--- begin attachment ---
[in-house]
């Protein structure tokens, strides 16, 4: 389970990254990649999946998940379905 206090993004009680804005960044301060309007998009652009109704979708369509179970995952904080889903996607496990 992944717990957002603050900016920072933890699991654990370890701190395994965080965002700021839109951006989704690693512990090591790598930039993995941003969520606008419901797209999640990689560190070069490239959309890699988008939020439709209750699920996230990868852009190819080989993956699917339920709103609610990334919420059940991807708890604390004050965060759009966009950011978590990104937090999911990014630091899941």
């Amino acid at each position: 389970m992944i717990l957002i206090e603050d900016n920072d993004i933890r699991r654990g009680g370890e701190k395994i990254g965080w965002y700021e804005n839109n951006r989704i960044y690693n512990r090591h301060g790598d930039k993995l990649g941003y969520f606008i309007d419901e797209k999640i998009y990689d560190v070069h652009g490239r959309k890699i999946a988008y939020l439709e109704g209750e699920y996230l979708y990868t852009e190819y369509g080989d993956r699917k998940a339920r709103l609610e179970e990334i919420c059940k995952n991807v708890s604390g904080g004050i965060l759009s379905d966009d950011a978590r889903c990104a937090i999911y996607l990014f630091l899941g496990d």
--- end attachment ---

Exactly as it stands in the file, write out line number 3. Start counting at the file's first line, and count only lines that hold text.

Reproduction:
């Amino acid at each position: 389970m992944i717990l957002i206090e603050d900016n920072d993004i933890r699991r654990g009680g370890e701190k395994i990254g965080w965002y700021e804005n839109n951006r989704i960044y690693n512990r090591h301060g790598d930039k993995l990649g941003y969520f606008i309007d419901e797209k999640i998009y990689d560190v070069h652009g490239r959309k890699i999946a988008y939020l439709e109704g209750e699920y996230l979708y990868t852009e190819y369509g080989d993956r699917k998940a339920r709103l609610e179970e990334i919420c059940k995952n991807v708890s604390g904080g004050i965060l759009s379905d966009d950011a978590r889903c990104a937090i999911y996607l990014f630091l899941g496990d």